The Navy has identified five US sailors who died after their helicopters crashed into the Pacific Ocean 60 miles off the coast of San Diego.
The sailors have not been seen since the crash on Tuesday, while they were conducting routine flight operations from the Nimitz-class aircraft carrier USS Abraham Lincoln.
The Navy declared them dead on Saturday after a days-long search and rescue operation.
They were: Lt. Bradley A. Foster, 29, a pilot from Oakhurst, California; Lt. Paul R. Fridley, 28, a pilot from Annandale, Virginia; Naval Air Crewman 2nd Class James P. Buriak, 31, from Salem, Virginia; Hospital Corpsman 2nd Class Sarah F. Burns, 31, from Severna Park, Maryland and Hospital Corpsman 3rd Class Bailey J. Tucker, 21, from St. Louis, Missouri.
Their bodies all remain missing.
Lt. Paul R. Fridley, 28, was among the five sailors killed in a Navy helicopter crash off the coast of San Diego Tuesday
Lt. Bradley A. Foster, 29, was among the five sailors killed in a Navy helicopter crash off the coast of San Diego Tuesday
Hospital Corpsman 2nd Class Sarah F. Burns, 31 (left), and Hospital Corpsman 3rd Class Bailey J. Tucker, 21 (right), were also among the sailors killed in Tuesday’s crash
Crewman 2nd Class James P. Buriak, 31, with his wife Megan and son Caulder
Only one crew member who was aboard the downed MH-60S helicopter has been rescued and is now in stable condition.
Five other crew members had been injured in the crash, the Navy reported, and were saved.
Two were taken back to California for hospital treatment, with the other three treated on the USS Lincoln.
‘We are deeply saddened by the loss of five Sailors and those injured following the MH-60S helicopter tragedy off the coast of Southern California,’ Chief of Naval Operations Adm. Mike Gilday said in a statement Saturday.
The sailors were aboard an MH-60S helicopter when they crashed into the Pacific Ocean on Tuesday (file photo)
The crash on Tuesday afternoon took place some 60 nautical miles off the coast of San Diego, California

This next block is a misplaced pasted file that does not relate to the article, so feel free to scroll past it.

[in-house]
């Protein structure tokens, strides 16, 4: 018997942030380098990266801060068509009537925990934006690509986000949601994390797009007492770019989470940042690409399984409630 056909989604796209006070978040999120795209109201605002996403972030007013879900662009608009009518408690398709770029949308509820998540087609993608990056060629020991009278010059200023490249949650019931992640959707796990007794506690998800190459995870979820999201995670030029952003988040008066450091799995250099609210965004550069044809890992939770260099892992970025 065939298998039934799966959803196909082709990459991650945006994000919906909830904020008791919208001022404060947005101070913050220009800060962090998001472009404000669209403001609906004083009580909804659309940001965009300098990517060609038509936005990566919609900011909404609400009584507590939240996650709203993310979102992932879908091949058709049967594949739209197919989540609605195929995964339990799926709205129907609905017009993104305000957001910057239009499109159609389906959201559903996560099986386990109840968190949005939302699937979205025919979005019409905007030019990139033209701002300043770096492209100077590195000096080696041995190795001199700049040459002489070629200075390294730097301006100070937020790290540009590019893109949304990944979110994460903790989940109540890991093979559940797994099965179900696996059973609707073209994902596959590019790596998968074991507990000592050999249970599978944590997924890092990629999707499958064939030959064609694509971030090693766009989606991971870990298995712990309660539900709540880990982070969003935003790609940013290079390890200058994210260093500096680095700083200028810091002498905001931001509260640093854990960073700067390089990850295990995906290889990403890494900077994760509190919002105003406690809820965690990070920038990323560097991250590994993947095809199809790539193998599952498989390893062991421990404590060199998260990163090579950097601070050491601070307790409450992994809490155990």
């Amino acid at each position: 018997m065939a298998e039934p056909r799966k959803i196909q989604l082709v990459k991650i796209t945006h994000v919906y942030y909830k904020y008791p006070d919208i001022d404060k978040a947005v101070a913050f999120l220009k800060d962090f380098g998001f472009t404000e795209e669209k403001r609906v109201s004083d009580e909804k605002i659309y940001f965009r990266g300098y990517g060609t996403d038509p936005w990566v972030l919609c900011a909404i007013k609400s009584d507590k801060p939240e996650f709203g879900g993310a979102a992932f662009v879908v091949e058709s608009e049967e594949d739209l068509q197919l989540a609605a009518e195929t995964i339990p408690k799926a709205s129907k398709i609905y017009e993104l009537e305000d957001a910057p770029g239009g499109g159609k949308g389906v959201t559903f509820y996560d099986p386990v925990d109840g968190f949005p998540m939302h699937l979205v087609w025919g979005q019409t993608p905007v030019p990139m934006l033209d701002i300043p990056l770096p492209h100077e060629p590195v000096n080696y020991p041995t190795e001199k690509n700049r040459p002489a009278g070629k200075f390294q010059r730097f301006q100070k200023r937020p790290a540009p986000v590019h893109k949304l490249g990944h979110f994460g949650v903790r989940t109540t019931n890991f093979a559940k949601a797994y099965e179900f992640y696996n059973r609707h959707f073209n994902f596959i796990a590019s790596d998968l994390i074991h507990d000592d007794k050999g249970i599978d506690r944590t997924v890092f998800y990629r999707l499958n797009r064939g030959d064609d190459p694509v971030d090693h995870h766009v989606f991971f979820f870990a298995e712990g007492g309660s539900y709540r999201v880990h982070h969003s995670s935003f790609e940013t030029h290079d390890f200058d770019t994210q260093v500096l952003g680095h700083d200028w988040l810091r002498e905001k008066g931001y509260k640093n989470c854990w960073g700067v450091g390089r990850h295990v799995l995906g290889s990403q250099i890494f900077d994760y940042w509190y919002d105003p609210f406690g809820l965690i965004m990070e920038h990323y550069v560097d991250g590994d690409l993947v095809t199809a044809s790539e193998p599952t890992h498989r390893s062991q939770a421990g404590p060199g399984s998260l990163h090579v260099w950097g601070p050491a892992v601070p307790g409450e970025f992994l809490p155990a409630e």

‘We stand alongside their families, loved ones, and shipmates who grieve.’
The helicopter crashed into the Pacific at around 4:30 pm local time.
As per policy, the Navy waited 24 hours after declaring the sailors dead before releasing their identity.
‘As a matter of respect for the families and in accordance with Navy policy, the identities of the Sailors will be withheld until 24 hours after their next of kin have been notified,’ Gilday said.
Earlier Saturday morning, the Navy officially pivoted from search-and-rescue attempts into a full-on recovery mission after a 72-hour period of rescue efforts, which involved five helicopters, 34 search and rescue flights with more than 170 combined flight hours.
The rescue, and later, recovery, attempts were a coordinated effort between the Coast Guard and Navy, according to the Navy.
The helicopter had been based out of the aircraft carrier USS Abraham Lincoln, and belongs to the Navy´s Helicopter Sea Combat Squadron 8.
It was operating on the deck of the carrier before it crashed into the sea, the Navy said, but did not release further details regarding the incident.
The Abraham Lincoln had been underway in recent days conducting carrier qualifications for new F/A-18 Super Hornet and E/A A-18 pilots, according to the Navy Times.
The Nimitz class USS Abraham Lincoln aircraft carrier is seen above in San Diego in this file photo
The MH-60S, which is used for anti-surface warfare, combat support, and humanitarian efforts, was first deployed in 2002.
It has a length of nearly 65 feet with a height of 17 feet, and a weight of 14,430 pounds while empty, and 23,500 pounds max gross.
The USS Lincoln, a Nimitz-class aircraft carrier, is among the largest warships in the world.
The Navy said the incident is under investigation, and a cause for the crash remains unclear.